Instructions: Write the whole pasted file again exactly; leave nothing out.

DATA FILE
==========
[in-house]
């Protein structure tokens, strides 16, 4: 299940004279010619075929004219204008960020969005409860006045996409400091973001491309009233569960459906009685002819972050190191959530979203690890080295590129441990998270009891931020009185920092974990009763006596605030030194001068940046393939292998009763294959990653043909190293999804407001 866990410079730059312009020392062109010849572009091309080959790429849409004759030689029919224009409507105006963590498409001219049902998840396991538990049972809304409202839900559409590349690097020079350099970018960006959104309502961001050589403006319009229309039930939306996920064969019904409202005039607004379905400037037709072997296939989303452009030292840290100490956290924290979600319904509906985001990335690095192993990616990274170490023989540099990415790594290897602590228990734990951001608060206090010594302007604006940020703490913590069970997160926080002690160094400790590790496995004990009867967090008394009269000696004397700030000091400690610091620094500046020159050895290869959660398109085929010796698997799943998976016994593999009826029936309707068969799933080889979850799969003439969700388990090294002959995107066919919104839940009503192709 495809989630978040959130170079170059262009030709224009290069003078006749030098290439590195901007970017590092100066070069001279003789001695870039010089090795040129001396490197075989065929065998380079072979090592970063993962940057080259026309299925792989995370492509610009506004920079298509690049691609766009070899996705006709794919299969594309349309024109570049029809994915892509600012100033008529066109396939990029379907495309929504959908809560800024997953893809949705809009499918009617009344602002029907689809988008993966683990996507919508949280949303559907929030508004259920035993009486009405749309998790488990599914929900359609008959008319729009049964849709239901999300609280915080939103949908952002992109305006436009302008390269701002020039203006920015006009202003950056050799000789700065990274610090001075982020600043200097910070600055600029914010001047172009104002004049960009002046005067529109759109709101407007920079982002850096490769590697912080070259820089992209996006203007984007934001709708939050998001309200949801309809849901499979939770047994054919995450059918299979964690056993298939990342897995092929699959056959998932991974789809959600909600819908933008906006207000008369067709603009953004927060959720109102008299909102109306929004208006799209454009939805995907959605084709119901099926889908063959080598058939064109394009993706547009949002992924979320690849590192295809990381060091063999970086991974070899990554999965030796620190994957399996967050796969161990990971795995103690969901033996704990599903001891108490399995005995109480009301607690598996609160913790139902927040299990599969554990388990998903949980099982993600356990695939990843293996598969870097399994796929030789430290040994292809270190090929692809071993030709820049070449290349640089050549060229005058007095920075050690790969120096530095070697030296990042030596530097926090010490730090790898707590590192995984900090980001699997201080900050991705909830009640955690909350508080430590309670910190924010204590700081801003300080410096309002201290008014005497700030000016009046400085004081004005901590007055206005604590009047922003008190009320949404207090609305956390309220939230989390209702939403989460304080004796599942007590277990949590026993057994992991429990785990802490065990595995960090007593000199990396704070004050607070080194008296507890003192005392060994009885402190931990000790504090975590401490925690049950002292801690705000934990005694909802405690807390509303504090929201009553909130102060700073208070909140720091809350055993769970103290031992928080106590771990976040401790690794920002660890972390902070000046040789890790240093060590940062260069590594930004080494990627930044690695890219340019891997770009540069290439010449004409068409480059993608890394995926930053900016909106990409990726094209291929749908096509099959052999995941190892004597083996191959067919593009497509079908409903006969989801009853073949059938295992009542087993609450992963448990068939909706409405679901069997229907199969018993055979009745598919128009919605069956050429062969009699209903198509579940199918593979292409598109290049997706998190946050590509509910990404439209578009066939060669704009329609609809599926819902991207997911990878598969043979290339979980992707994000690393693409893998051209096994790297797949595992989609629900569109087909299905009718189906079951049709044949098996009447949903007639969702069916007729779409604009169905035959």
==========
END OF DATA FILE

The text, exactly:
[in-house]
């Protein structure tokens, strides 16, 4: 299940004279010619075929004219204008960020969005409860006045996409400091973001491309009233569960459906009685002819972050190191959530979203690890080295590129441990998270009891931020009185920092974990009763006596605030030194001068940046393939292998009763294959990653043909190293999804407001 866990410079730059312009020392062109010849572009091309080959790429849409004759030689029919224009409507105006963590498409001219049902998840396991538990049972809304409202839900559409590349690097020079350099970018960006959104309502961001050589403006319009229309039930939306996920064969019904409202005039607004379905400037037709072997296939989303452009030292840290100490956290924290979600319904509906985001990335690095192993990616990274170490023989540099990415790594290897602590228990734990951001608060206090010594302007604006940020703490913590069970997160926080002690160094400790590790496995004990009867967090008394009269000696004397700030000091400690610091620094500046020159050895290869959660398109085929010796698997799943998976016994593999009826029936309707068969799933080889979850799969003439969700388990090294002959995107066919919104839940009503192709 495809989630978040959130170079170059262009030709224009290069003078006749030098290439590195901007970017590092100066070069001279003789001695870039010089090795040129001396490197075989065929065998380079072979090592970063993962940057080259026309299925792989995370492509610009506004920079298509690049691609766009070899996705006709794919299969594309349309024109570049029809994915892509600012100033008529066109396939990029379907495309929504959908809560800024997953893809949705809009499918009617009344602002029907689809988008993966683990996507919508949280949303559907929030508004259920035993009486009405749309998790488990599914929900359609008959008319729009049964849709239901999300609280915080939103949908952002992109305006436009302008390269701002020039203006920015006009202003950056050799000789700065990274610090001075982020600043200097910070600055600029914010001047172009104002004049960009002046005067529109759109709101407007920079982002850096490769590697912080070259820089992209996006203007984007934001709708939050998001309200949801309809849901499979939770047994054919995450059918299979964690056993298939990342897995092929699959056959998932991974789809959600909600819908933008906006207000008369067709603009953004927060959720109102008299909102109306929004208006799209454009939805995907959605084709119901099926889908063959080598058939064109394009993706547009949002992924979320690849590192295809990381060091063999970086991974070899990554999965030796620190994957399996967050796969161990990971795995103690969901033996704990599903001891108490399995005995109480009301607690598996609160913790139902927040299990599969554990388990998903949980099982993600356990695939990843293996598969870097399994796929030789430290040994292809270190090929692809071993030709820049070449290349640089050549060229005058007095920075050690790969120096530095070697030296990042030596530097926090010490730090790898707590590192995984900090980001699997201080900050991705909830009640955690909350508080430590309670910190924010204590700081801003300080410096309002201290008014005497700030000016009046400085004081004005901590007055206005604590009047922003008190009320949404207090609305956390309220939230989390209702939403989460304080004796599942007590277990949590026993057994992991429990785990802490065990595995960090007593000199990396704070004050607070080194008296507890003192005392060994009885402190931990000790504090975590401490925690049950002292801690705000934990005694909802405690807390509303504090929201009553909130102060700073208070909140720091809350055993769970103290031992928080106590771990976040401790690794920002660890972390902070000046040789890790240093060590940062260069590594930004080494990627930044690695890219340019891997770009540069290439010449004409068409480059993608890394995926930053900016909106990409990726094209291929749908096509099959052999995941190892004597083996191959067919593009497509079908409903006969989801009853073949059938295992009542087993609450992963448990068939909706409405679901069997229907199969018993055979009745598919128009919605069956050429062969009699209903198509579940199918593979292409598109290049997706998190946050590509509910990404439209578009066939060669704009329609609809599926819902991207997911990878598969043979290339979980992707994000690393693409893998051209096994790297797949595992989609629900569109087909299905009718189906079951049709044949098996009447949903007639969702069916007729779409604009169905035959």